If you have very small blockages, they may well not intervene and aggressively treat you with statins, ace inhibitors, aspirin and betablockers. The four drugs that prevent heart attacks.

Good luck, but flunking a stress test screening GENERALLY is just the beginning of the process.  (+ info)

Any tips from people with anteroseptal wall ischemia?what is it anyway.?

any medicines or additional tests?thank you very much
I just got my ecg interpretation and it says that I have it. I'm 32 years old.Is there medication or additional tests?Doctors to see?

Honestly, it would pretty unusual for the average 32 year old.

Start with your primary doctor. She/he may want to start with an echocardiogram or a stress test.

BTW, EKGs are very operator dependent for the reliability.  (+ info)

what is microvascular ischemia? Is there a treatment? What is the relation to high blood pressure?

I just had a MRI that showed a 3' frontal lobe ischemia. Looking for some info while I wait for appt. with nurologist.

In medicine, ischemia (Greek ισχαιμία, isch- is restriction, hema or haema is blood) is a restriction in blood supply, generally due to factors in the blood vessels, with resultant damage or dysfunction of tissue. It may also be spelled ischaemia or ischæmia.


Rather than in hypoxia, a more general term denoting a shortage of oxygen (usually a result of lack of oxygen in the air being breathed), ischemia is an absolute or relative shortage of the blood supply to an organ. Relative shortage means the mismatch of blood supply (oxygen delivery) and blood request for adequate oxygenation of tissue.

Ischemia can also be described as an inadequate flow of blood to a part of the body, caused by constriction or blockage of the blood vessels supplying it. Ischemia of heart muscle produces angina pectoris.

This can be due to:

* Tachycardia (abnormally rapid beating of the heart)
* Atherosclerosis (lipid-laden placques obstructing the lumen of arteries)
* Hypotension (low blood pressure, e.g. in septic shock, heart failure)
* Thromboembolism (blood clots)
* Outside compression of a blood vessel, e.g. by a tumor
* Foreign bodies in the circulation (e.g. amniotic fluid in amniotic fluid embolism)
* Sickle cell disease (abnormally shaped hemoglobin)



Since oxygen is mainly bound to hemoglobin in red blood cells, insufficient blood supply causes tissue to become hypoxic, or, if no oxygen is supplied at all, anoxic. This can cause necrosis and cell death.

Ischemia is a feature of heart diseases, transient ischemic attacks, cerebrovascular accidents, ruptured arteriovenous malformations, and peripheral artery occlusive disease.

Tissues especially sensitive to inadequate blood supply are the heart, the kidneys, and the brain. Ischemia in brain tissue, for example due to stroke or head injury, causes a process called the ischemic cascade to be unleashed, in which proteolytic enzymes, reactive oxygen species, and other harmful chemicals damage and may ultimately kill brain tissue.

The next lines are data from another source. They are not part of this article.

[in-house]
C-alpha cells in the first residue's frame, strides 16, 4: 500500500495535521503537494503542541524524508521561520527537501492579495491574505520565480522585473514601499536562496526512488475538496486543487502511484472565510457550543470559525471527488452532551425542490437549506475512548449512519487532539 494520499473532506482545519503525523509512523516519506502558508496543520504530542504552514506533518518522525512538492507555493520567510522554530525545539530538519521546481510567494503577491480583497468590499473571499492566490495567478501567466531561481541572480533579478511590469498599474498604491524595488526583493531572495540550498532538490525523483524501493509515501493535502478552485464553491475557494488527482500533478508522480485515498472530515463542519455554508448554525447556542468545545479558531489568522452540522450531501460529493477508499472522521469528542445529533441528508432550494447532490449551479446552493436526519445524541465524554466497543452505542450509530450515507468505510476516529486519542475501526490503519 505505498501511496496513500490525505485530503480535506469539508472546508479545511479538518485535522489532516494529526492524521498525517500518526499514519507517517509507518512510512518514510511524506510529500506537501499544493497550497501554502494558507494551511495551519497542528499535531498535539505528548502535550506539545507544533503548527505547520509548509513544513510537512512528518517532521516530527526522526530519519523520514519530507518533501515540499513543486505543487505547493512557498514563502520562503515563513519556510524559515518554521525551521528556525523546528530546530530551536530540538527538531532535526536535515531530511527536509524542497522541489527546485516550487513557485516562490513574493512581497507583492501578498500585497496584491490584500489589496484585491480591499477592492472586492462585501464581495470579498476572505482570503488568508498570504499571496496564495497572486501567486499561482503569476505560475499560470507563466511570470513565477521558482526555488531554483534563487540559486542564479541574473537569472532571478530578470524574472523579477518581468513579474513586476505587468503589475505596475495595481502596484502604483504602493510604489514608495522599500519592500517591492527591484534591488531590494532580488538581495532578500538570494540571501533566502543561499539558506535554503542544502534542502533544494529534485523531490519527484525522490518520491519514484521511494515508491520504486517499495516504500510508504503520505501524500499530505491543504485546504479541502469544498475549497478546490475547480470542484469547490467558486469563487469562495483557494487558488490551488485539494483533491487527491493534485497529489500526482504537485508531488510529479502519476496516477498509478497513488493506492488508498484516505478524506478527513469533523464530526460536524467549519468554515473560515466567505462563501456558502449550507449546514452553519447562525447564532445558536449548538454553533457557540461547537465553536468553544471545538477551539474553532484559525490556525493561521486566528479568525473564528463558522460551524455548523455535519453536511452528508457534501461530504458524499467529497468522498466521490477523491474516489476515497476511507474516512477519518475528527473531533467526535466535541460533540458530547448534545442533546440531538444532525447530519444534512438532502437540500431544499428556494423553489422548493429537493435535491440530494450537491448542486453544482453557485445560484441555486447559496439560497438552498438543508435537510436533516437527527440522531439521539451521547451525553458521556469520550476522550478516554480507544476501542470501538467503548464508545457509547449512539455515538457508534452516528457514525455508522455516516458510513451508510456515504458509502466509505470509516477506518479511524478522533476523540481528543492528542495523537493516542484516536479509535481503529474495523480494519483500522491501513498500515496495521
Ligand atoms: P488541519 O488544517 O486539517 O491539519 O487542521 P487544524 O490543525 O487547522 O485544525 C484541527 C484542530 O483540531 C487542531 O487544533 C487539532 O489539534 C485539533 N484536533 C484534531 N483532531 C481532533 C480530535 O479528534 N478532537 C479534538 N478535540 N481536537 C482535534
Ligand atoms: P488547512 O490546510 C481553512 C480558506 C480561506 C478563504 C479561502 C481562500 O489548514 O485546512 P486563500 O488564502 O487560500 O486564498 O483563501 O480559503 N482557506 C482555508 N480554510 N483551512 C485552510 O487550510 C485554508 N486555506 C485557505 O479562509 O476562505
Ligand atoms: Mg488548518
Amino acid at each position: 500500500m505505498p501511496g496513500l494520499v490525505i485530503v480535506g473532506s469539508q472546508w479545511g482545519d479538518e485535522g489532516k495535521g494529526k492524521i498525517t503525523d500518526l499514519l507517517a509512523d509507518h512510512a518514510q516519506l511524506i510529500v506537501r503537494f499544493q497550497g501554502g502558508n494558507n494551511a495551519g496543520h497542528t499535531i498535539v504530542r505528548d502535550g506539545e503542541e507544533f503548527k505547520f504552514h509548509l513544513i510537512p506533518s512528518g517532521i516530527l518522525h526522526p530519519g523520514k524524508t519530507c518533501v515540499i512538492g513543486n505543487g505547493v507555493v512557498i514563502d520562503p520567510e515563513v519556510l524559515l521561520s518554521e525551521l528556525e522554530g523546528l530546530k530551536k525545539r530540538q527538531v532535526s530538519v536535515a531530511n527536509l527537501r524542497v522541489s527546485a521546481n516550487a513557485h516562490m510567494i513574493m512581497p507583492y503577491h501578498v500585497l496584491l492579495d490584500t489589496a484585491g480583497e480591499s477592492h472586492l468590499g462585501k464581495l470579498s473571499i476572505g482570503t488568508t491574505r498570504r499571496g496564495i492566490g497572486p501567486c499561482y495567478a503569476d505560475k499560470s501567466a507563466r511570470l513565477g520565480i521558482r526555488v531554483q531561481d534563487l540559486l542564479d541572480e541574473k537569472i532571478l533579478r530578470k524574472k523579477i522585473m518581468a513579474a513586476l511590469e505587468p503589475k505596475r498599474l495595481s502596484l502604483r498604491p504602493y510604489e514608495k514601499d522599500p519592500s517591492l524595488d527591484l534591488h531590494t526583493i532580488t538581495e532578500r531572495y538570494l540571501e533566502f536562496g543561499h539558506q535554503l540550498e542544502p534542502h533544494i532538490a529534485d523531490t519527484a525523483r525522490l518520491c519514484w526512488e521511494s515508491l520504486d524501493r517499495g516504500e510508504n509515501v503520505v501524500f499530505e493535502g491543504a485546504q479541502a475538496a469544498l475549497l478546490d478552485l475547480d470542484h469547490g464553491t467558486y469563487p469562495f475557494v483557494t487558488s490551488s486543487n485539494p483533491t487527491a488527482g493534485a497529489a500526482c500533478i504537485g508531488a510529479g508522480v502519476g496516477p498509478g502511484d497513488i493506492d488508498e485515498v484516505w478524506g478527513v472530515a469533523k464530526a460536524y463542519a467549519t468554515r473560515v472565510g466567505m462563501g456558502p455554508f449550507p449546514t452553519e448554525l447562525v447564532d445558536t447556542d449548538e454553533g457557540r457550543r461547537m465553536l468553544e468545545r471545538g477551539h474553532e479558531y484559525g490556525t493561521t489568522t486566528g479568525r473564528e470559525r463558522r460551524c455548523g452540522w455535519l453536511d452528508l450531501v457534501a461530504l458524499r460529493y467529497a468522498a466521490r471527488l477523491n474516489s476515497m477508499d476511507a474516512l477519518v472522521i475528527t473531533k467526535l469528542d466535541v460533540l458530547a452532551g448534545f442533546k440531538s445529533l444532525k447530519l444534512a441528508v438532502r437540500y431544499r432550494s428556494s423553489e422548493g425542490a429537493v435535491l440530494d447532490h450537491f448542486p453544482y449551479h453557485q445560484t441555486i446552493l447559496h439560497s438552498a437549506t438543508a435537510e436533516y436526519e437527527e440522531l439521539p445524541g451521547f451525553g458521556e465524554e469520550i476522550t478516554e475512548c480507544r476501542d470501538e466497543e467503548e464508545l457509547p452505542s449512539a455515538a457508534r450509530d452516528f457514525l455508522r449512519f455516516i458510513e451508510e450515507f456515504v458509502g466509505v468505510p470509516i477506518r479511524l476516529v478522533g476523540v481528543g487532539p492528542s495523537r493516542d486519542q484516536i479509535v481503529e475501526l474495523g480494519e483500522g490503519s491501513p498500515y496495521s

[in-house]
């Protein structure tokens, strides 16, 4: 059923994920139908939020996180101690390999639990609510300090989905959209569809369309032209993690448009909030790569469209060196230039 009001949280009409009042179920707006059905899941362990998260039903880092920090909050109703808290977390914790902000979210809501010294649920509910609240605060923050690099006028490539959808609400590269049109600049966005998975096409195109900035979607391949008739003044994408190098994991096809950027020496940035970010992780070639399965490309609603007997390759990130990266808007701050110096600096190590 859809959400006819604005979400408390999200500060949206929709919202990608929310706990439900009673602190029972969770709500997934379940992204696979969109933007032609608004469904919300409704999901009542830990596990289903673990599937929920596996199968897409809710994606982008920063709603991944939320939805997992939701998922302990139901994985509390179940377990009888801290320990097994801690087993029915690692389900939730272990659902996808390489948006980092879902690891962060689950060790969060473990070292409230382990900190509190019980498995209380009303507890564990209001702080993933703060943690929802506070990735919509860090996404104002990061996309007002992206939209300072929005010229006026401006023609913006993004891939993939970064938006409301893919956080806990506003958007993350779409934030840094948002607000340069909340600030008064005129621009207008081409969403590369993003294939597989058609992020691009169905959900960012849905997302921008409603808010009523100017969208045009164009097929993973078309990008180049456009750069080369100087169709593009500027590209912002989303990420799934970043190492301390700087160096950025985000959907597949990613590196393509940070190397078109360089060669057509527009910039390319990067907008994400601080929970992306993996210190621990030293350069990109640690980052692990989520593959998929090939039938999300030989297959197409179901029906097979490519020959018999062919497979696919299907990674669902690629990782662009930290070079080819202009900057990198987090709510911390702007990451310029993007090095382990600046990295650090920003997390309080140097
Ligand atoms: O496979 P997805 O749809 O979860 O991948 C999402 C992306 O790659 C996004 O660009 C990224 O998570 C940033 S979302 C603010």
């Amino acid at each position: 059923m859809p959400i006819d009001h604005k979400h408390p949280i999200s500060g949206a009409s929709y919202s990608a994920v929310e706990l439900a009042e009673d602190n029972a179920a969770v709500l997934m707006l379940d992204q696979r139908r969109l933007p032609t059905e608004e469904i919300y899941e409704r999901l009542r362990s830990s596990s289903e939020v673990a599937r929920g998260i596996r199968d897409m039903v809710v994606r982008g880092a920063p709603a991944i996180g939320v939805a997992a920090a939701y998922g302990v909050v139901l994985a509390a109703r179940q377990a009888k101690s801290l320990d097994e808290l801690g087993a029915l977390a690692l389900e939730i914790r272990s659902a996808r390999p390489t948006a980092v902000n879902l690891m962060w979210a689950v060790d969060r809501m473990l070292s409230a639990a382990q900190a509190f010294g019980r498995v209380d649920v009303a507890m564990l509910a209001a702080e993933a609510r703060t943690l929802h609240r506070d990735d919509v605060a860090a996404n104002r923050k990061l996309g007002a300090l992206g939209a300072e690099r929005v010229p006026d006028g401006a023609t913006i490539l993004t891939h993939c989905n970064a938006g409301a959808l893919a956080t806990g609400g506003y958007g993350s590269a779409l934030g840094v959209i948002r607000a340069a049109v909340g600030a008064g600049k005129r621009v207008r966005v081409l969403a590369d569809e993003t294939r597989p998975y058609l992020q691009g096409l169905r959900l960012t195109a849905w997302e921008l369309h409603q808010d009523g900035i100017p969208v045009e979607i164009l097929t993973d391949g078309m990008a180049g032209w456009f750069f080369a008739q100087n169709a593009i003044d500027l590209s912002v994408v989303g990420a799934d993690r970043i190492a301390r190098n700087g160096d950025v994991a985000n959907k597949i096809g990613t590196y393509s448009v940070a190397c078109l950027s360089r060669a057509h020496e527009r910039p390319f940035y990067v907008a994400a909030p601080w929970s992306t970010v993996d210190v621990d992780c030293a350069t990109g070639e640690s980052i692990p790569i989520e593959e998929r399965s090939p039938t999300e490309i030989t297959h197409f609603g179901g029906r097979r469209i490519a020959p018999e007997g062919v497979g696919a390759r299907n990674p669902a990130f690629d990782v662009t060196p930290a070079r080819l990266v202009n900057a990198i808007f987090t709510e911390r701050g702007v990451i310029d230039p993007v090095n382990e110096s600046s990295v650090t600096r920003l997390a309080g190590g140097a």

Necrosis due to ischemia usually takes about 10-12 hours.

Restoration of blood flow after a period of ischemia can actually be more damaging than the ischemia. Reintroduction of oxygen causes a greater production of damaging free radicals, resulting in reperfusion injury. With reperfusion injury, necrosis can be greatly accelerated.  (+ info)

can an aortic dissection cause unilateral leg ischemia?

does it cause one leg or both legs to be ischemic?

It CAN cause both or just one. The reason is that the dissection can involve the entire iliac bifurcation, or it can hit just one of the iliacs.  (+ info)

Can you have a partially blocked artery and ischemia and still have a negative electrocardiogram?

Yes and no.

If you are actively experiencing ischemia, then an ECG would almost always show it in some form or another.

The problem is that you often are not experiencing ischemia when the ECG is being taken. You usually are lying back, completely at rest.

Ischemia will really show up when you stress the heart - make it work harder, thereby increasing the oxygenation demands.

There are a variety of stress studies that can be performed to figure all of this out Some involve a treadmill, others are done with chemical stressors if you are unable to walk for instance.

Studies done with a treadmill and imagining are pretty good (around 90% certain) to catch ischemia if its there - but not perfect. If your symptoms still sound concerning and you are the right age, gender, and have the right risk factors, a cardiologist may want to go further and do a much more invasive study of an angiogram.